Iranian religion was polytheistic and akin to that repre-
sented in the Rig-Veda, but it appears that there was
a disposition to conceive of deities of ambivalent form.
Thus there are indications of the worship of sky-gods
named Mithra and Vayu, who each represented both
the good and sinister aspects of reality. Another such
deity was Zurvān, who assumed an important role in
later Persian religion (Figure 4). The name of this
mysterious deity meant Time, and a form of the name
occurs as early as the twelfth millennium B.C. on tablets
found at Nuzi.

Zarathustra seems to have rejected this Iranian pro-
pensity to an ambivalent conception of deity by pro-
claiming the God whom he calls Ahura Mazdā, the
Wise Lord, as the only true God, and by identifying
him exclusively with Arta (“Righteous Order”). There
has been much speculation as to the origin of Ahura
Mazdā, and some specialists think that the conception
was derived by Zarathustra from an Iranian counter-
part of the Vedic god Varuna (see below).

Whatever the origin of his Wise Lord, Zarathustra
was concerned to trace the dualistic nature of the
universe to a supernatural source. This he does in the
Gāthās by positing two primordial spirits: the Spenista
(“Bounteous Spirit”), and the Angra Mainyu
(“Evil” or “Destructive Spirit”). These spirits represent
the opposing aspects or forces of the universe: light
and darkness, life and death, good and evil. However,
despite Zarathustra's emphatic identification of Ahura
Mazdā with the principle of good order (Arta) and
his radical condemnation of the Druj (“Lie”), some
vestige of the earlier ambivalence of deity appears in
the Gāthās. For Zarathustra regarded Ahura Mazdā
as the sole cosmic creator, to whom the origin of both
light and darkness are attributed (Yasna, 14:5.). This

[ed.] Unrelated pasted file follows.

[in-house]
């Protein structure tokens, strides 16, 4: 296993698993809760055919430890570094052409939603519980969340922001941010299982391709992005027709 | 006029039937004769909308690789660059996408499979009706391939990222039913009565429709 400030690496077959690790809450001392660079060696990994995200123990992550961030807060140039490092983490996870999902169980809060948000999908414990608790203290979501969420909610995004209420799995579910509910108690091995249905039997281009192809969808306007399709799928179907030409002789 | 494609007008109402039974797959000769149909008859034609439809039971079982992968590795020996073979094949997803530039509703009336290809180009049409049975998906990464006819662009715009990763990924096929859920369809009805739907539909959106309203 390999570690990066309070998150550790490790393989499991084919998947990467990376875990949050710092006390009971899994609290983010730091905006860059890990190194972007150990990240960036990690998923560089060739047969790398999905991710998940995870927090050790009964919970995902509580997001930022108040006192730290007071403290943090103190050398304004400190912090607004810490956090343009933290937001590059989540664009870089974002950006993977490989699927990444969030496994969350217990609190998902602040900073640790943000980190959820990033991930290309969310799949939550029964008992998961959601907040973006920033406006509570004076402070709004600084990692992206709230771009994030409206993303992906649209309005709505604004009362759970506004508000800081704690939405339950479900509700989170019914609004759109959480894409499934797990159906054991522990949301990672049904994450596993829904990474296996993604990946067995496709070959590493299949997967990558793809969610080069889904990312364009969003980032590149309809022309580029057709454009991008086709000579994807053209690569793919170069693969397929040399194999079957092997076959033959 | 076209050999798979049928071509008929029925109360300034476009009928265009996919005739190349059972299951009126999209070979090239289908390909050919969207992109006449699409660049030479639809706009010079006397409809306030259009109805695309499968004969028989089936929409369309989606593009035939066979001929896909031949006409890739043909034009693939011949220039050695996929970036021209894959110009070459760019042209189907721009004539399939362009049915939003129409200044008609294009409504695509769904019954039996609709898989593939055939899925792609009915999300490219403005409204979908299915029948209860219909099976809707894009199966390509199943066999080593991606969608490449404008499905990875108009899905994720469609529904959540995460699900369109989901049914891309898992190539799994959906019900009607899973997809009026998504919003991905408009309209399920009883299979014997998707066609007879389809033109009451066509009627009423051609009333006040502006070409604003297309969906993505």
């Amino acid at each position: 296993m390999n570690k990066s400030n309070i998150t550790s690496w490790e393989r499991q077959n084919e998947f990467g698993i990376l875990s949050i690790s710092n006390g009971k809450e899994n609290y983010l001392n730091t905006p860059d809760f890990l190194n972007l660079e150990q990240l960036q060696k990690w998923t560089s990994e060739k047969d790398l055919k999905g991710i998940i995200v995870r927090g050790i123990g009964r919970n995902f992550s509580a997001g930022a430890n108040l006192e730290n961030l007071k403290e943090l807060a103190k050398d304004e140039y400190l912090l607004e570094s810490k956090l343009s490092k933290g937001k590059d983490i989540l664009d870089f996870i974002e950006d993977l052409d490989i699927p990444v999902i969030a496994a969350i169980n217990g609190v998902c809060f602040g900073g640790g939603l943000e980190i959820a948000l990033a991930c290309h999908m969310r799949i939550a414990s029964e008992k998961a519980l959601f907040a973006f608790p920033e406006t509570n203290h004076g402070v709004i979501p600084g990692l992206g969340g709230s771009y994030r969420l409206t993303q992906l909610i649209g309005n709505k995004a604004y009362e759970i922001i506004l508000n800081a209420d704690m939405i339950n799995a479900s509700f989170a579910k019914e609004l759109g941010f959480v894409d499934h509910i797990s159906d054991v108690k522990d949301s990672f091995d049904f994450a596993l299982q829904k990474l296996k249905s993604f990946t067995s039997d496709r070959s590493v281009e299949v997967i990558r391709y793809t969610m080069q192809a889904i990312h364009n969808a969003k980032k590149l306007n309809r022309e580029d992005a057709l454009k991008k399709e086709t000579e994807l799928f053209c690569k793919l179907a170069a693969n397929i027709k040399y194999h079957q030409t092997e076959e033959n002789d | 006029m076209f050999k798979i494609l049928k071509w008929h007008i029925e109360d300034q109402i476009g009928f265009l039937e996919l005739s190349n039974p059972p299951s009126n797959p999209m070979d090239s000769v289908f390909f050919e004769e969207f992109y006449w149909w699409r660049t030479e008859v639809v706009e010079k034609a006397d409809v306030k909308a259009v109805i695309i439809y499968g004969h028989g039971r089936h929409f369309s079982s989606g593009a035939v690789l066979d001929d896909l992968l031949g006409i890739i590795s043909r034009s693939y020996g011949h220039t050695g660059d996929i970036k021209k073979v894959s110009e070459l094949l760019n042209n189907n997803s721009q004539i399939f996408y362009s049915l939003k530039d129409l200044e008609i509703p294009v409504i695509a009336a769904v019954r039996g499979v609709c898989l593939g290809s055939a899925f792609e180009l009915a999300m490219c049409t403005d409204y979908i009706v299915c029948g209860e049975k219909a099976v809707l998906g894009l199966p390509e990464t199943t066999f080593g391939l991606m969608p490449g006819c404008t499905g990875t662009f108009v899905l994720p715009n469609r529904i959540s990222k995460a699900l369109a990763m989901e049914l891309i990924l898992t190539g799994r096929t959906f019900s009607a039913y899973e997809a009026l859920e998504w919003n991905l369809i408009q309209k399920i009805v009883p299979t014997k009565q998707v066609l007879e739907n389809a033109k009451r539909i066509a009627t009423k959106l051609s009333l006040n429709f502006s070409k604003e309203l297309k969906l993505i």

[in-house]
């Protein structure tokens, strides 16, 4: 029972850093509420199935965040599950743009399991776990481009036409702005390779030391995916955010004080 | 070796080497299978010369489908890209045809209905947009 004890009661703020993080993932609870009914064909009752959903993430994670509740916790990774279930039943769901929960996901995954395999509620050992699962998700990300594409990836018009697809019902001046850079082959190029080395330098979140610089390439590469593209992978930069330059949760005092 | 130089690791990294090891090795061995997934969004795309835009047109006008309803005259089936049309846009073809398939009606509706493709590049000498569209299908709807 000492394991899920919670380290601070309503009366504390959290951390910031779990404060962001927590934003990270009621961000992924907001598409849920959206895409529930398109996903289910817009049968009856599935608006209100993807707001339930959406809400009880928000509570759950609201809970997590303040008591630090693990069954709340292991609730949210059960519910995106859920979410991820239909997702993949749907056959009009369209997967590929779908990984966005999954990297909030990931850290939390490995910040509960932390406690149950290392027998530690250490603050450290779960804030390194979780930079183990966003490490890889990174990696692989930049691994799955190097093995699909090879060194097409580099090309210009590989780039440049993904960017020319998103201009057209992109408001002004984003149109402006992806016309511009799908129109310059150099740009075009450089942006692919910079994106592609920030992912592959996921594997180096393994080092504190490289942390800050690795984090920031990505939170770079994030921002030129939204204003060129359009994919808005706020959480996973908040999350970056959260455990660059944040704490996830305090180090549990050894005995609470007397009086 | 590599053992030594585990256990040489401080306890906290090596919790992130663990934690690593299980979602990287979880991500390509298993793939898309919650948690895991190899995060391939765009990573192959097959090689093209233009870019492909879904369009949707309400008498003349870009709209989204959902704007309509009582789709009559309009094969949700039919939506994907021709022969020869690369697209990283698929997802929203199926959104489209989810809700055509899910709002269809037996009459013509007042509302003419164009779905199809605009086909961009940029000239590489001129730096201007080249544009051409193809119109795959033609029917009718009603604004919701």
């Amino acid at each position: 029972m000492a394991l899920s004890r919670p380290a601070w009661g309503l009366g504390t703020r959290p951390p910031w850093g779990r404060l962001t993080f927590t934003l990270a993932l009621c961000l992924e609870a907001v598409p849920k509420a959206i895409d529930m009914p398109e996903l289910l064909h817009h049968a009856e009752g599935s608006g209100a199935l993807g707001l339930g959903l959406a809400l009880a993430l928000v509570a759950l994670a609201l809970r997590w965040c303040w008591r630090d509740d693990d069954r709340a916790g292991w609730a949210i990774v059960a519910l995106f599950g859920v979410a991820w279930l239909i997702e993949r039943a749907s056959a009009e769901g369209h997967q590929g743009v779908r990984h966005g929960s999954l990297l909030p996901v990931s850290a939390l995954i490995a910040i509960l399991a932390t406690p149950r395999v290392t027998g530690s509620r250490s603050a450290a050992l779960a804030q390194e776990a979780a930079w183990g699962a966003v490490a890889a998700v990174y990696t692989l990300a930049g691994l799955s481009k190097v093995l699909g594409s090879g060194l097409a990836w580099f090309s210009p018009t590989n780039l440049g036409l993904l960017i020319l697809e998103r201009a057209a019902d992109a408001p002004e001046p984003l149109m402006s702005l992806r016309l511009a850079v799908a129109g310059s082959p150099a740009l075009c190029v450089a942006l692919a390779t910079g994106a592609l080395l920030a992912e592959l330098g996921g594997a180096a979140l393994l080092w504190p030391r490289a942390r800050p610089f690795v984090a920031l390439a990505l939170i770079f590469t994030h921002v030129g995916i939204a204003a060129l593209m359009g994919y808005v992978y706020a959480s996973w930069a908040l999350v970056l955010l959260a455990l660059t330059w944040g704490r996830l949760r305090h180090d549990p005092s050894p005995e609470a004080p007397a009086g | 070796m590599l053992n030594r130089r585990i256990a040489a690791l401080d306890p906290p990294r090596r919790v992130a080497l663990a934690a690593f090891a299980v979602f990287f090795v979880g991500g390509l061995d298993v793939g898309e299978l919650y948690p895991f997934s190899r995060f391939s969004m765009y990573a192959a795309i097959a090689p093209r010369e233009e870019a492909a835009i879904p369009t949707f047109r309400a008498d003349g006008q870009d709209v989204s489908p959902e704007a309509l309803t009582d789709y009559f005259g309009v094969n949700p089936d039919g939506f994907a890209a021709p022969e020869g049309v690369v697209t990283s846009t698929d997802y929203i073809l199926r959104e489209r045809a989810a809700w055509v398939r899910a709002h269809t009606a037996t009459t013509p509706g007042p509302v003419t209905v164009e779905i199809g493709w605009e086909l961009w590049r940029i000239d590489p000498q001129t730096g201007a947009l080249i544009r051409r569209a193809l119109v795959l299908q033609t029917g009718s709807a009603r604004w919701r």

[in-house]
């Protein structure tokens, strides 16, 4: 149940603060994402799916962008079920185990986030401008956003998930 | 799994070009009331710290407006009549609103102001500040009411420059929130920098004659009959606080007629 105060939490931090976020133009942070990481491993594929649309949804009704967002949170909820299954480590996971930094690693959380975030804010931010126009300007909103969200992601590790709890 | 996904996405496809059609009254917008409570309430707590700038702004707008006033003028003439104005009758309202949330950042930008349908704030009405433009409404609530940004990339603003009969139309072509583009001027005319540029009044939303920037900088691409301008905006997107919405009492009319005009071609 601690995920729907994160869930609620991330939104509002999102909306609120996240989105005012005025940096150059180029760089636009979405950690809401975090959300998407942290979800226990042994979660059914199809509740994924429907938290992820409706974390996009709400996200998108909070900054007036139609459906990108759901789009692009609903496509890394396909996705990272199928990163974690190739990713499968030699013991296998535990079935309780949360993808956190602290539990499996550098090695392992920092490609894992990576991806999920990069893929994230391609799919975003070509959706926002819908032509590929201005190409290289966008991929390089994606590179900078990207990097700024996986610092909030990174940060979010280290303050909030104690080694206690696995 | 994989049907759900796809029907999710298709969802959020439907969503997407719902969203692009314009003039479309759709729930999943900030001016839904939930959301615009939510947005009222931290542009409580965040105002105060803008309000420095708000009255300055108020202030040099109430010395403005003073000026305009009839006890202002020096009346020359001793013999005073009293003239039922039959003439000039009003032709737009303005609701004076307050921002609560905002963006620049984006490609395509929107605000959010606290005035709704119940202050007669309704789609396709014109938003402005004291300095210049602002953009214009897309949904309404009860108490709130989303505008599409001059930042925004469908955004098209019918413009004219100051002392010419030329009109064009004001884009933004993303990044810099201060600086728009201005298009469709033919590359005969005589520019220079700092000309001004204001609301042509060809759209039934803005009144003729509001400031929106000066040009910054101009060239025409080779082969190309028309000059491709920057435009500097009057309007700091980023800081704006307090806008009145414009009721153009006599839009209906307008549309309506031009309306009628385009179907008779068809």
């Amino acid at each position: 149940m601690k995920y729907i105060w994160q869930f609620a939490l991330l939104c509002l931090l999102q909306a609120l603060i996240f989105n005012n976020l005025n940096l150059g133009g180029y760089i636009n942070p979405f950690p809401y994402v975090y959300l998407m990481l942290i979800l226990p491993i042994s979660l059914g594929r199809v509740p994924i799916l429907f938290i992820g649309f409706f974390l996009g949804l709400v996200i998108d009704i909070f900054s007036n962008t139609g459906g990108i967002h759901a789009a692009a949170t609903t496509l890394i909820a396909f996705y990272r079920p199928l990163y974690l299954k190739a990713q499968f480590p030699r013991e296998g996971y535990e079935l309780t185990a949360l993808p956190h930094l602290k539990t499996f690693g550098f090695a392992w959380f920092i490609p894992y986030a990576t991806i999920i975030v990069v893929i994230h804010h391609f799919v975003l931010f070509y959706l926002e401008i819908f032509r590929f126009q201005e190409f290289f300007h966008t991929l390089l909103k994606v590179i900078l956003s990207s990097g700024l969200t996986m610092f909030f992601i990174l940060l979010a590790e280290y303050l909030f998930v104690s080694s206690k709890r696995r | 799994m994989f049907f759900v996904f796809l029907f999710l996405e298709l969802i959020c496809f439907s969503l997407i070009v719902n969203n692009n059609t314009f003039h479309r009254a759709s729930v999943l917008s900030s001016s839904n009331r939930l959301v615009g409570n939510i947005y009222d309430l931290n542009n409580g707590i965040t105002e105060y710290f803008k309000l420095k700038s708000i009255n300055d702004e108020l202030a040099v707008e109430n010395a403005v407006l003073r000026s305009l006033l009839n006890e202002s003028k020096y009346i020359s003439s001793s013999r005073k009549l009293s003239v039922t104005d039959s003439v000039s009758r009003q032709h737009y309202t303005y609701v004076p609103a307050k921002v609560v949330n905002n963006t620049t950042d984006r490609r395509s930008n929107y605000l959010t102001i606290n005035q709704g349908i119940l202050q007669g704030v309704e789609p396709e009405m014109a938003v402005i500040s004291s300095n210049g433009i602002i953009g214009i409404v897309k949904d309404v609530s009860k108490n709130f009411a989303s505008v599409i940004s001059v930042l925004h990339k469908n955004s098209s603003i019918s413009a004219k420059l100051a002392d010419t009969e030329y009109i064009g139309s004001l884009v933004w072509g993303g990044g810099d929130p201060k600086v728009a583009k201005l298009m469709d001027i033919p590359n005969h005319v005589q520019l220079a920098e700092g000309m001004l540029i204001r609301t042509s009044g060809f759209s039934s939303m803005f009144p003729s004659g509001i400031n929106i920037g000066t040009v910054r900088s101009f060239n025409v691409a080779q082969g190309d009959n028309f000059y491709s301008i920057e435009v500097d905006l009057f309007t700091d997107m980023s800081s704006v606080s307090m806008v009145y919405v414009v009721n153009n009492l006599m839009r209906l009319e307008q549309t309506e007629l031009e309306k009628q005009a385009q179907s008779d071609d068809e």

is a segment of the Avesta. This indication of an earlier
tradition, which derived the two contrasting aspects
of cosmic phenomena from a single divine source, is


significant in view of later developments in the Iranian
conception of deity.

In the classic form of Zoroastrianism, Ahura Mazdā,
under the name of Ohrmazd, was virtually equated
with the Spenista Mainyu, and represented the princi-
ple of Good; the opposing principle of Evil was called
Ahriman. The equation had the effect of making Good
and Evil coeval; and, although Zoroastrian eschatology
foretold the ultimate victory of Good (Ohrmazd) over
Evil (Ahriman), logically the two principles were equal
in status, each having always existed uncreated. This
implicit equality provided no ground for the belief that
Good should ultimately triumph over Evil; in fact, their
mutual opposition was usually described as eternal.
During the Sassanian period (A.D. 208-651), it would
appear that an attempt was made to resolve the meta-
physical problem involved in this orthodox form of
Zoroastrianism by representing Ohrmazd and Ahriman
as being both derived from Zurvān (Time) in such a
manner as to establish the inferior status of the latter,